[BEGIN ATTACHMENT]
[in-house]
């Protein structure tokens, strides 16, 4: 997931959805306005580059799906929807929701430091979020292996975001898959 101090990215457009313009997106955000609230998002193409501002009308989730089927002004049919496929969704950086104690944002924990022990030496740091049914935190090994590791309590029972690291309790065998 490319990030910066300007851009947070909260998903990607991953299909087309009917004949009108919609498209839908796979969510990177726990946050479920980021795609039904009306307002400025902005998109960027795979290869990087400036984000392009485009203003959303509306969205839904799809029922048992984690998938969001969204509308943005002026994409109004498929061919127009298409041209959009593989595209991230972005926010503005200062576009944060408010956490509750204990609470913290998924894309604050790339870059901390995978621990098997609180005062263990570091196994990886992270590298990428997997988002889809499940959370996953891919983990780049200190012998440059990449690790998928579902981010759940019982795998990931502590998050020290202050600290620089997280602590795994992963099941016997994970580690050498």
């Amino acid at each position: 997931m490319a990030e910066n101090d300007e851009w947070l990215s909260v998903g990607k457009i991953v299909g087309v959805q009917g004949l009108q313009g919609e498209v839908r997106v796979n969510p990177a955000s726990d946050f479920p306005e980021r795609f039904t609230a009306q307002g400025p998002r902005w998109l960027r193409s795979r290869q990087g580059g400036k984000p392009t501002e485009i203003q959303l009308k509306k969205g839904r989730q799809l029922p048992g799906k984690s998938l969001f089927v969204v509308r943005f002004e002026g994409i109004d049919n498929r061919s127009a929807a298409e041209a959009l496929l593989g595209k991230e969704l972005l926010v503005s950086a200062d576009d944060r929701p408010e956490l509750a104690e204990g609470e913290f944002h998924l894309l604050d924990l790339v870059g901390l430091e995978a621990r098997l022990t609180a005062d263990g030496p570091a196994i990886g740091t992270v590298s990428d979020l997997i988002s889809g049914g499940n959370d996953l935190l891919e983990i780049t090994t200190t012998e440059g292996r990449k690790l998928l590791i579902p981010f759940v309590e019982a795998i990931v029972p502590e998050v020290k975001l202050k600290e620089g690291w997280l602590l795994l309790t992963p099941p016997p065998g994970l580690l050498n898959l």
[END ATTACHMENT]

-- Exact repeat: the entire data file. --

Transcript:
[in-house]
């Protein structure tokens, strides 16, 4: 997931959805306005580059799906929807929701430091979020292996975001898959 101090990215457009313009997106955000609230998002193409501002009308989730089927002004049919496929969704950086104690944002924990022990030496740091049914935190090994590791309590029972690291309790065998 490319990030910066300007851009947070909260998903990607991953299909087309009917004949009108919609498209839908796979969510990177726990946050479920980021795609039904009306307002400025902005998109960027795979290869990087400036984000392009485009203003959303509306969205839904799809029922048992984690998938969001969204509308943005002026994409109004498929061919127009298409041209959009593989595209991230972005926010503005200062576009944060408010956490509750204990609470913290998924894309604050790339870059901390995978621990098997609180005062263990570091196994990886992270590298990428997997988002889809499940959370996953891919983990780049200190012998440059990449690790998928579902981010759940019982795998990931502590998050020290202050600290620089997280602590795994992963099941016997994970580690050498």
């Amino acid at each position: 997931m490319a990030e910066n101090d300007e851009w947070l990215s909260v998903g990607k457009i991953v299909g087309v959805q009917g004949l009108q313009g919609e498209v839908r997106v796979n969510p990177a955000s726990d946050f479920p306005e980021r795609f039904t609230a009306q307002g400025p998002r902005w998109l960027r193409s795979r290869q990087g580059g400036k984000p392009t501002e485009i203003q959303l009308k509306k969205g839904r989730q799809l029922p048992g799906k984690s998938l969001f089927v969204v509308r943005f002004e002026g994409i109004d049919n498929r061919s127009a929807a298409e041209a959009l496929l593989g595209k991230e969704l972005l926010v503005s950086a200062d576009d944060r929701p408010e956490l509750a104690e204990g609470e913290f944002h998924l894309l604050d924990l790339v870059g901390l430091e995978a621990r098997l022990t609180a005062d263990g030496p570091a196994i990886g740091t992270v590298s990428d979020l997997i988002s889809g049914g499940n959370d996953l935190l891919e983990i780049t090994t200190t012998e440059g292996r990449k690790l998928l590791i579902p981010f759940v309590e019982a795998i990931v029972p502590e998050v020290k975001l202050k600290e620089g690291w997280l602590l795994l309790t992963p099941p016997p065998g994970l580690l050498n898959l």